Thursday, July 22, 2010

How Much Do You Trust Your Infrastructure?

A few days ago in The Globe and Mail I stumbled upon this incredible photo taken by Cheng Min of the Associated Press:

It shows the opened floodgates of the Three Gorges Dam in China (also the subject of a very good Canadian film, Up The Yangtzee), which were opened to reduce stress on the structure and help with recent flooding. What is most crazy to me about this picture is not the roaring wall of water (although that is pretty impressive), but the seeming nonchalance of the photographers standing mere feet away from said roaring wall of water. I mean, all that is separating them from certain death is what looks like a pretty flimsy railing and some concrete and they almost look bored.

This got me thinking about how much trust we put in our infrastructure. We have no problems going across bridges, leaning up against railings on the balconies of high rise apartment buildings, or walking under overpasses. City dwellers do each of these things on a fairly regular basis with no heart palpitating thoughts of "is this safe?". All it takes is one trip on a subway system to see all the commuters staring blankly or calmly reading a book as the train they are on hurtles them through underground tunnels built decades ago underneath the city to see how strong this trust can be. There are people placidly taking a dump and reading the morning paper in skyscrapers that are hundreds of feet tall for heaven's sake and we don't even blink an eye at how utterly amazing that is.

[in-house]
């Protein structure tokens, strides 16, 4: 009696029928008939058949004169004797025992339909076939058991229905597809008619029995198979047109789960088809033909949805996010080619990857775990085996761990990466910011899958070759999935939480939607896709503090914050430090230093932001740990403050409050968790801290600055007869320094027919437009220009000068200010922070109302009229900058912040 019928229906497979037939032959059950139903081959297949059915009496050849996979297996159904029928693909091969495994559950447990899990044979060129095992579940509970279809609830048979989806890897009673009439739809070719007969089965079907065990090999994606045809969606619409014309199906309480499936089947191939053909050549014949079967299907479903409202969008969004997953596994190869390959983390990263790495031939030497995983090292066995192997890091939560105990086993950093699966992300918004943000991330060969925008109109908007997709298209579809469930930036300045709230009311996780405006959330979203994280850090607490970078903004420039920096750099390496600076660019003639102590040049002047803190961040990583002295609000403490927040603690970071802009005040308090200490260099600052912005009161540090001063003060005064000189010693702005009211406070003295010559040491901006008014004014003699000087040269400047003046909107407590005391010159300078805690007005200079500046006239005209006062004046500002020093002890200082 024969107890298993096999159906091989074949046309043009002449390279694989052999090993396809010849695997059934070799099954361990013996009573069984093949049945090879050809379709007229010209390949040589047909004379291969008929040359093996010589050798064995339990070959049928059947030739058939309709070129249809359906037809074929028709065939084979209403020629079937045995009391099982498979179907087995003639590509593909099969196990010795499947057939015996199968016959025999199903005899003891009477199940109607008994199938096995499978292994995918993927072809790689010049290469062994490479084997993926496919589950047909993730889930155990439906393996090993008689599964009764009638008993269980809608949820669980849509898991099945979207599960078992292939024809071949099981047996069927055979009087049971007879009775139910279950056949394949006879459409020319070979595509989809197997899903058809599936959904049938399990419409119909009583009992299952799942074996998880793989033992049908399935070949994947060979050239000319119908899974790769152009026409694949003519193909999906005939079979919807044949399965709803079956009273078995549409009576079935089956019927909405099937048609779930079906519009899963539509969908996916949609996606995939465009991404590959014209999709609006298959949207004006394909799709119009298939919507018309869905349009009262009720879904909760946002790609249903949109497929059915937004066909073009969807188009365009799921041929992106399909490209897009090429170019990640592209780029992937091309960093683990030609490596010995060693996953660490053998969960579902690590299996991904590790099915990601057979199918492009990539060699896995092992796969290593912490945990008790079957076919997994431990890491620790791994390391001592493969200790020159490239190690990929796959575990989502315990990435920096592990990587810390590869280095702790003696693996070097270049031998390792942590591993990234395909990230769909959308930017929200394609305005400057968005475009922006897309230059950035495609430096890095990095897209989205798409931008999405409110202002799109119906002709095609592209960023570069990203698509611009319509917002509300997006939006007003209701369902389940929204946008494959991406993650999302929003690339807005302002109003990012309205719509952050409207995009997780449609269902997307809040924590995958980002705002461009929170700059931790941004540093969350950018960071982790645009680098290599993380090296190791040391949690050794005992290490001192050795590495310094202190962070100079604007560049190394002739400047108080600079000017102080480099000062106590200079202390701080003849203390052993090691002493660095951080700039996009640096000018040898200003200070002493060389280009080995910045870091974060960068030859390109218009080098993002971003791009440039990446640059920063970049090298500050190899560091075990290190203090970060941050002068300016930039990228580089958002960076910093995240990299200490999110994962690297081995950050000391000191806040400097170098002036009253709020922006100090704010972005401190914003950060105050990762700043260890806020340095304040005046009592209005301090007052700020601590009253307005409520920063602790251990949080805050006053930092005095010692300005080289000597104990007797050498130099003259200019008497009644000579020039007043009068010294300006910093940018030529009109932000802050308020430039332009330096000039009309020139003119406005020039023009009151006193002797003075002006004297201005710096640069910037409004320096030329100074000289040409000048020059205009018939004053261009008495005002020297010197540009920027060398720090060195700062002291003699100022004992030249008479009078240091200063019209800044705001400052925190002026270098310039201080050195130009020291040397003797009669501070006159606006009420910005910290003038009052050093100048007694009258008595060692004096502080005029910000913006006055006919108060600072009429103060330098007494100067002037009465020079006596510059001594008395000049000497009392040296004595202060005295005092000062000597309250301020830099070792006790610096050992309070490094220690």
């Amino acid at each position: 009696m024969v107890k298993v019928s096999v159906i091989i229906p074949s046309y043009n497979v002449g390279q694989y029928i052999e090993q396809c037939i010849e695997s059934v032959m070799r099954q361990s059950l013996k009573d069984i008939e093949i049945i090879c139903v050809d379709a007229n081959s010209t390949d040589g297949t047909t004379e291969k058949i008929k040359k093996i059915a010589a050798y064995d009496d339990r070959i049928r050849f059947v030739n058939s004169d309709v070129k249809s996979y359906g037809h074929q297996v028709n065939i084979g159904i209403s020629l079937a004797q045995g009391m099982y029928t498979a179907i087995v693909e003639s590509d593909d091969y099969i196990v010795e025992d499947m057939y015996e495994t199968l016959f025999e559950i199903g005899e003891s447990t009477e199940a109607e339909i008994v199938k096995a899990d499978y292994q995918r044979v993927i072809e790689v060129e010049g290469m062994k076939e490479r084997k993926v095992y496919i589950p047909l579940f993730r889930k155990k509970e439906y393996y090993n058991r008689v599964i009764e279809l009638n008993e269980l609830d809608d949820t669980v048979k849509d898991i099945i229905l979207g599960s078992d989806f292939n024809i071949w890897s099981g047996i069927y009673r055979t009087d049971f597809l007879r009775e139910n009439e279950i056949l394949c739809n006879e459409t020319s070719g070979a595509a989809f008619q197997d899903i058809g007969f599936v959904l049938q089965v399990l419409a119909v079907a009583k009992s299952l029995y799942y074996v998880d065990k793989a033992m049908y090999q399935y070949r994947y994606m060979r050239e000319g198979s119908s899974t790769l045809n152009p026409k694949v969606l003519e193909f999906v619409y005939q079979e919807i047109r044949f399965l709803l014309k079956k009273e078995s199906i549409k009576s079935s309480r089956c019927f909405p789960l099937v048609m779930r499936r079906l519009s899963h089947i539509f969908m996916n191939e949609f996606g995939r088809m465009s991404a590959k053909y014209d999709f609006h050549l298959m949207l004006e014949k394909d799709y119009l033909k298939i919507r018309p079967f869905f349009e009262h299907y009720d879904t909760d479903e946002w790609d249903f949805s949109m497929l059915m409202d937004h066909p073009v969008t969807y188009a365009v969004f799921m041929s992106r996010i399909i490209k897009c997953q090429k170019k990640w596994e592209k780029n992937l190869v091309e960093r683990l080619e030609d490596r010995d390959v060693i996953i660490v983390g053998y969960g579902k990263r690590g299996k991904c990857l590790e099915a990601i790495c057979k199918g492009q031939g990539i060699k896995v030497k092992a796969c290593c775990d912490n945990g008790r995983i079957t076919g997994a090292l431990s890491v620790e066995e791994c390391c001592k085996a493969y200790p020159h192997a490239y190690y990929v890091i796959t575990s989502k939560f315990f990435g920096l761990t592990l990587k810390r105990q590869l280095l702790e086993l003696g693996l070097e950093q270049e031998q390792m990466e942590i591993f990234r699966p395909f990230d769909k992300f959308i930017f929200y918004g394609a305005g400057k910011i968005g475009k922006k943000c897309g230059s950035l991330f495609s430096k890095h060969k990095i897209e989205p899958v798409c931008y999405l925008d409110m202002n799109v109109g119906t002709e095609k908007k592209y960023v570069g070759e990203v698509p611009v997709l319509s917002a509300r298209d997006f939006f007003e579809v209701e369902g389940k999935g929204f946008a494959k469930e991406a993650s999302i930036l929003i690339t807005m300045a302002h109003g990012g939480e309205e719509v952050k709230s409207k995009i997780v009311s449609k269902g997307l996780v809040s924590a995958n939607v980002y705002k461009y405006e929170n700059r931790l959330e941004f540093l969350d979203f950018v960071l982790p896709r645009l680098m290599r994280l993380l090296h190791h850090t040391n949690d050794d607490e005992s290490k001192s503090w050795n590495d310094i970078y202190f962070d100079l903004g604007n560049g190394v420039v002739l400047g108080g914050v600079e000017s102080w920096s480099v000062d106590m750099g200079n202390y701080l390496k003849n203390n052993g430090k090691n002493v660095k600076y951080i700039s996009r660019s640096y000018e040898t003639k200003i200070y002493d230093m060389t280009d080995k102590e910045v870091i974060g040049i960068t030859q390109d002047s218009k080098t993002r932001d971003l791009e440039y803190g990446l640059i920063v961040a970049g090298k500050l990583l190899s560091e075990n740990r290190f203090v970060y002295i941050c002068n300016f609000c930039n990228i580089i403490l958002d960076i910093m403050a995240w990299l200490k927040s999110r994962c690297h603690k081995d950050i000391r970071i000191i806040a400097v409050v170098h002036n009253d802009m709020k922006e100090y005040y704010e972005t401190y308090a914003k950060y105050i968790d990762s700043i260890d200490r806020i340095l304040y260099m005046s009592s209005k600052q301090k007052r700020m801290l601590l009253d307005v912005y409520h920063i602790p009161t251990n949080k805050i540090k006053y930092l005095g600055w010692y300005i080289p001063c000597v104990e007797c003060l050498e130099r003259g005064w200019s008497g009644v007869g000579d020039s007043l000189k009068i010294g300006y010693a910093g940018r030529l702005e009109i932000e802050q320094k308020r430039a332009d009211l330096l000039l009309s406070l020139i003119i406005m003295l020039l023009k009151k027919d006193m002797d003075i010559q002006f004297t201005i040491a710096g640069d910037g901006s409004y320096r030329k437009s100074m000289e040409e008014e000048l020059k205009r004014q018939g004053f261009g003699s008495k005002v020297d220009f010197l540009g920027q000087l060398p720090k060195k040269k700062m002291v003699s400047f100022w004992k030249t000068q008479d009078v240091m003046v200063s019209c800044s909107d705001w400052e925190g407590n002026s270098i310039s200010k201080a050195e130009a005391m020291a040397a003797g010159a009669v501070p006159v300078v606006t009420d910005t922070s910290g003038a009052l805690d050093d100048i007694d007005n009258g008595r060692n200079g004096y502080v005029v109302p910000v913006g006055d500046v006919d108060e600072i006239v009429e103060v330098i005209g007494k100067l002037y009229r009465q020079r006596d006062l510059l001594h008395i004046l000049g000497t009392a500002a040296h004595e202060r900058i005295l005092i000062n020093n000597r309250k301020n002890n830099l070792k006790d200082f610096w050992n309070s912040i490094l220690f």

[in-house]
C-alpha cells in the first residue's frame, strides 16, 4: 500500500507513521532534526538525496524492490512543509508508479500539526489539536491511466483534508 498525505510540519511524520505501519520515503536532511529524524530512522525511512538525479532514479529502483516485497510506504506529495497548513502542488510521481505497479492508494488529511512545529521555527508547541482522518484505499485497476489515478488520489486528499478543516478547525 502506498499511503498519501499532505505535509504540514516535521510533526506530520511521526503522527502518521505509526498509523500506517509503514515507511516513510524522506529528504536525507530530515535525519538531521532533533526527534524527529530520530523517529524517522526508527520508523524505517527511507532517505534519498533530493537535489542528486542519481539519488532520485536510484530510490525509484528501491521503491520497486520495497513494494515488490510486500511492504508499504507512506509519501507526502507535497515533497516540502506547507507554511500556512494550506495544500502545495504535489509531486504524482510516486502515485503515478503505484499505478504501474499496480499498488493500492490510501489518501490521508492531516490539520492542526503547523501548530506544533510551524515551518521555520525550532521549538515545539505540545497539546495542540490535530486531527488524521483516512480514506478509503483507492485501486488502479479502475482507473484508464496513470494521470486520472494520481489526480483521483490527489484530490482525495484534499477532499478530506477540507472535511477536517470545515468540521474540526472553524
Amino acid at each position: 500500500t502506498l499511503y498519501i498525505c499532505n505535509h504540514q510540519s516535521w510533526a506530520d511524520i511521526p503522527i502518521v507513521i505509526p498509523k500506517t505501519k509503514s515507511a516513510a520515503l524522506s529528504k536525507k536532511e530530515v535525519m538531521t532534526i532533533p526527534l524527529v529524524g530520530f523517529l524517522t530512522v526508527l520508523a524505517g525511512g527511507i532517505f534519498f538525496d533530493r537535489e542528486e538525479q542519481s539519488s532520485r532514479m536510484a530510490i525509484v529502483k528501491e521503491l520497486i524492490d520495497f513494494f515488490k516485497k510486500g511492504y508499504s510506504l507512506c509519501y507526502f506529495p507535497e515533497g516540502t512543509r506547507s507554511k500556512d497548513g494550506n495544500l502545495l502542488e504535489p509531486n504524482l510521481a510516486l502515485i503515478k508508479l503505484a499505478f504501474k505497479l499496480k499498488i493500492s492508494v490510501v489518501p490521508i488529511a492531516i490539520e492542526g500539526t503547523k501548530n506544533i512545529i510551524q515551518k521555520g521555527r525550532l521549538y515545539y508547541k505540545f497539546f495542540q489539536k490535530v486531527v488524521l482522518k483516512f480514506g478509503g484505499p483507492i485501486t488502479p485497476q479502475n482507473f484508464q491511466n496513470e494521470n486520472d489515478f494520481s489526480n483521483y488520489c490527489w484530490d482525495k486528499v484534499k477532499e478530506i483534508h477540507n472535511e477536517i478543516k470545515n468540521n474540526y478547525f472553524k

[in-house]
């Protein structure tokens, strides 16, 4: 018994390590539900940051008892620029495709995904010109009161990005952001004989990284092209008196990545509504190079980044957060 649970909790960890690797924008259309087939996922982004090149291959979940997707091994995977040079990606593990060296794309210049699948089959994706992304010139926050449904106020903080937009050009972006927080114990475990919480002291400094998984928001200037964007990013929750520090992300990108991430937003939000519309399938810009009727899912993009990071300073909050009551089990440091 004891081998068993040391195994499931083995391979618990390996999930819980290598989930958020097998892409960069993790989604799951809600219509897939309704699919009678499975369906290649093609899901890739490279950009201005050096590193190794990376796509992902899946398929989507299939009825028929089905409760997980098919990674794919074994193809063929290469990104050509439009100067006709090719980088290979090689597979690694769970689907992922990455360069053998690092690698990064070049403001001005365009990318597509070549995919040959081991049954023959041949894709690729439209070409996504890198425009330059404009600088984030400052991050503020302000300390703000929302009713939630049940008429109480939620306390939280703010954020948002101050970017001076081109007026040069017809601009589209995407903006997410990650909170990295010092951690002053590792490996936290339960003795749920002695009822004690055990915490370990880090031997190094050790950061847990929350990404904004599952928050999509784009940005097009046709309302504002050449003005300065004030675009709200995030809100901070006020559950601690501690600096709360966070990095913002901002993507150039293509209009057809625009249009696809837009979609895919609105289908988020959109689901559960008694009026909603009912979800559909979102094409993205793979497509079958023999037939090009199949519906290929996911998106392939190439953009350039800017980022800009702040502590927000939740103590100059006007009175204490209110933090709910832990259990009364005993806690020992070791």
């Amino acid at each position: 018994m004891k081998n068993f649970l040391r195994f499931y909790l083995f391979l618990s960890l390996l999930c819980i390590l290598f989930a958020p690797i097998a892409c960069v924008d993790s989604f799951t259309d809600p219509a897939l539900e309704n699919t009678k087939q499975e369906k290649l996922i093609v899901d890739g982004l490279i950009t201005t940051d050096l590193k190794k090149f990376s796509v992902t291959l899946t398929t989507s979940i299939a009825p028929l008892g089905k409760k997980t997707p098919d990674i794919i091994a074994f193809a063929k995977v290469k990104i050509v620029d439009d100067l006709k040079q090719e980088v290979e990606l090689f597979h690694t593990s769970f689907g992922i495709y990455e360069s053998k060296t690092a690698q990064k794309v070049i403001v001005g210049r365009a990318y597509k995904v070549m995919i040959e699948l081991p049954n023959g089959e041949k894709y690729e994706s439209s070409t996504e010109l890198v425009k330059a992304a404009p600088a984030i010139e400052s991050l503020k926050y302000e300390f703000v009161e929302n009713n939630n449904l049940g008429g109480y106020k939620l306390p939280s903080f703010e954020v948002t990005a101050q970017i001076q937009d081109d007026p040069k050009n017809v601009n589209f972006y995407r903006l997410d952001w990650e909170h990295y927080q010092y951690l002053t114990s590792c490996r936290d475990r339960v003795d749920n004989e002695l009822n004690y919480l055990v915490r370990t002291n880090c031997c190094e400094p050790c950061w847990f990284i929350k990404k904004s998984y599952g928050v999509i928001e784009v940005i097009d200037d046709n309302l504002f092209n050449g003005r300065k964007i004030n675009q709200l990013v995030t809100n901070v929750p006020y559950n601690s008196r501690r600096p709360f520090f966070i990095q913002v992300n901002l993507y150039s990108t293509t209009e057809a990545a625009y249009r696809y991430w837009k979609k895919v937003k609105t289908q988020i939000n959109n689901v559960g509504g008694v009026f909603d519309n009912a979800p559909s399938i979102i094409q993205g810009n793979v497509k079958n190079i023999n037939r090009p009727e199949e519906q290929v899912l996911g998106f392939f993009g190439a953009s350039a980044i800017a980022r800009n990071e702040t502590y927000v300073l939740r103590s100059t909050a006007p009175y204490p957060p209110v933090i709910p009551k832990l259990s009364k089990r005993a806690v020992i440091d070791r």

Take the recently completed Burj Khalifa (pictured left, courtesy of wikicommons), the tallest building in the world. It is 2,717 feet tall. There has to be some sort of primal instinctual fear that arises when humans step foot on the top floor of that building, and yet soon there will be people going about their daily routine at the top of this building, and then another building will surpass it in height and the Burj Khalifa will one day look quaint. All you have to do is take a look in your city at the skyscrapers that used to be the tallest in the land, and see how utterly eclipsed they have become by those around them to know that one day something will be built higher. But how high can we go before the trust runs out? Is there even a limit?

And it's not just infrastructure, but the people around us as well. Because to live in a city we have to trust them, sometimes with our lives. I often think, while I'm standing on the sidewalk waiting for a light to change so I can cross the street, how crazy it is that all that separates me from the stream of several ton vehicles driven by strangers, is a small curb and what I would hope would have been really really good driving lessons.

Living in a city is all about trust, more so than living out in the suburbs or in the country, simply for the fact that there is so much more infrastructure and people around us that we need to trust. But we don't think about it as trust--this stuff (whether people or structures) is just there. It's only when things fail that we are woken up to the fact that they are people-made structures made by not infallible people. Take the crumbling overpasses in Montreal, or the collapsed subway tunnel in China, or the bridge that collapsed in Minneapolis of which you can even watch a video.

Of course, all these failures aren't in the forefront of our minds, otherwise we'd never leave our houses or apartments again. And we'd never have those amazing images of a gushing wall of water at a recently opened dam.

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